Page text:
The genome contains the sequences for protein-coding genes, but before those seuquences are translated into protein, they have to be transcribed into RNA molecules, which are processed by the cell. RNA molecules can be modified in many ways during that processing, and both post-transcriptional and post-translational modifications enable cells to use one gene transcript to create many different proteins. One type of modification that is common in mammals is the conversion of A (adenosine) bases in pre-mRNA to I (inosine). The ADAR (adenosine deaminase acting on RNA) enzyme catalyzes A-to-I RNA editing, which occurs in many genes. A-to-I RNA editing is also thought to play a role in some human diseases, such as ALS, epilepsy, depression, schizophrenia, and inflammatory disorders. It's also been linked to hypermutation of the measles virus.
New research reported in Nature has shown that genetic variants that cause a reduction of A-to-I RNA editing are linked to an increase in the risk of disorders that are related to immunity or autoimmunity, such as inflammatory bowel disease, psoriasis, and type 1 diabetes. The researchers suggested that a protein, which normally acts as a sensor for viruses, mistakenly identifies certain RNA molecules that don't carry the right A-to-I edits as foreign, causing an autoimmune reaction.
Previous research has connected impaired ADAR function to autoimmune disorders. In this study, the scientists analyzed genetic variants that impact RNA editing. Using post-mortem human tissue from 838 donors in the Genotype-Tissue Expression (GTEx) catalog, the investigators used computational tools to identify gene variants that influence the binding of ADAR and RNA molecules. The researchers looked for variants that were prevalent in genomic regions that have been linked to an increase in disease risk.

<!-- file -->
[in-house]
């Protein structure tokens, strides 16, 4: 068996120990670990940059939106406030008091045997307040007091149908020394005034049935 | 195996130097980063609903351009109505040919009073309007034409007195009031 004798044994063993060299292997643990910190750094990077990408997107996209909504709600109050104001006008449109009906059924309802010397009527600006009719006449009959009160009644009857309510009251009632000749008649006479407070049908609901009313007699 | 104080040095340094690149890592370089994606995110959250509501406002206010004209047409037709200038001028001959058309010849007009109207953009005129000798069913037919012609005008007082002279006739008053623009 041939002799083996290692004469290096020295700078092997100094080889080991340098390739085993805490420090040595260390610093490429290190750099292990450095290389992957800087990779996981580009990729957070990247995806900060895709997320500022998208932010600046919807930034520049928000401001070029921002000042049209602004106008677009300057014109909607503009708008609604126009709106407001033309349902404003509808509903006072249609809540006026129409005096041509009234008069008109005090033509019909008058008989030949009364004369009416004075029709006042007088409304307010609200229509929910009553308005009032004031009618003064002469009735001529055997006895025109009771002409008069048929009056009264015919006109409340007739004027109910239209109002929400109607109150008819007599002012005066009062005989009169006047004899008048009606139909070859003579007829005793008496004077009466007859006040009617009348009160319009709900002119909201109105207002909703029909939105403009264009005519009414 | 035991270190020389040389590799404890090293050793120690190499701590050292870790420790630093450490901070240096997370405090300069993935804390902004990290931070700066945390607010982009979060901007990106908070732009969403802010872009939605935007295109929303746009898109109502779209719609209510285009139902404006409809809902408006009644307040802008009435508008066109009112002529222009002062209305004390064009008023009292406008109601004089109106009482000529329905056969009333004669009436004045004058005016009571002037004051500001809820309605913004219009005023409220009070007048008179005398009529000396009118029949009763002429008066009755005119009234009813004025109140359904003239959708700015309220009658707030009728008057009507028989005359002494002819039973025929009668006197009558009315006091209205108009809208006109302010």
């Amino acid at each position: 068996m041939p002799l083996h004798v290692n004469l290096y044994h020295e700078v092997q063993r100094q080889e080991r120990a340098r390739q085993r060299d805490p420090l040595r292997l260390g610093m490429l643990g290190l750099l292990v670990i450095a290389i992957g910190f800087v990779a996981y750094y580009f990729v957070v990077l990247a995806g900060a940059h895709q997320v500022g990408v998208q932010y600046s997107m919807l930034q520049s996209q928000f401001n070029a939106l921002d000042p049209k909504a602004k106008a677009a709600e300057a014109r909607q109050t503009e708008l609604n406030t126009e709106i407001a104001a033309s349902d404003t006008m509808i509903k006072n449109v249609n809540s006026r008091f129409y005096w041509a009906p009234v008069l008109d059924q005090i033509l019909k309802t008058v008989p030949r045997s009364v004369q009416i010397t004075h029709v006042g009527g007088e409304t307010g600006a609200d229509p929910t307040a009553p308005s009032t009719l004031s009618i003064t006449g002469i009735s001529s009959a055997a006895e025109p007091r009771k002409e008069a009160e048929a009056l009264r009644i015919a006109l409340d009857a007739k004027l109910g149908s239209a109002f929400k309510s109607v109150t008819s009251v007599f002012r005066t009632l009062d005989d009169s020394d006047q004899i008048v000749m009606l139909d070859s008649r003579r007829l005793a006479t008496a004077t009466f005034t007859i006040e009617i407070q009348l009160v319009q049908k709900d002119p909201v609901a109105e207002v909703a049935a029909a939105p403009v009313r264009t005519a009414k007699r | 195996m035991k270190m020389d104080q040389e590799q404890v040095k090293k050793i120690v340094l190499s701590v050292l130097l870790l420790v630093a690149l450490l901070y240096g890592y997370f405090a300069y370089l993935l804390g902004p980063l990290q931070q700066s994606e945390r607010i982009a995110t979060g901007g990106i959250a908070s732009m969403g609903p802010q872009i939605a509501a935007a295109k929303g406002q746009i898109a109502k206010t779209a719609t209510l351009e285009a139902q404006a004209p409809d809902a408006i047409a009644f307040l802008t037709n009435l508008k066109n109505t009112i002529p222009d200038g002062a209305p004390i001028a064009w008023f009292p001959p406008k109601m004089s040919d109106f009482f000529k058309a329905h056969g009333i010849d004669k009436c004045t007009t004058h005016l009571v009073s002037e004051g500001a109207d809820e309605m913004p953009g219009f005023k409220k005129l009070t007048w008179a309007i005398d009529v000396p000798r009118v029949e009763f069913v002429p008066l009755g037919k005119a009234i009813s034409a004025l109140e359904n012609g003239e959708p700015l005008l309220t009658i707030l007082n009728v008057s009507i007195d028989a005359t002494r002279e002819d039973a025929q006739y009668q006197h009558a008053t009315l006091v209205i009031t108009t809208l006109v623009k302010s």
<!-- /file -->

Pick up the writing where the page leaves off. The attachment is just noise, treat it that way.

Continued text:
This effort revealed that genetic variants associated with a reduction in RNA editing were often found among genetic variants that have been linked to diseases related to the immune system, including coronary artery disease, lupus, and multiple sclerosis, The variants impacting RNA editing were also reducing editing, not increasing it. This seems to indicate that impaired ADAR editing can lead to health problems.
Some people carry mutations in the ADAR1 gene. If another, specific mutation is also found in this gene, the carrier may seem to be vigorously battling a viral infection in early life. This disorder is called Aicardi-Goutieres Syndrome. A different report also published in Nature investigated the impact of these mutations.
With a mouse model of these mutations, researchers found that the mutated ADAR1 can lead to the activation of ZBP1, another protein that causes cell death. But other evidence showed that if ADAR1 is not functioning normally in people, ZBP1 seems to cause the immune system to attack the body's own tissues.
ADAR seems to influence autoimmune disease in several ways.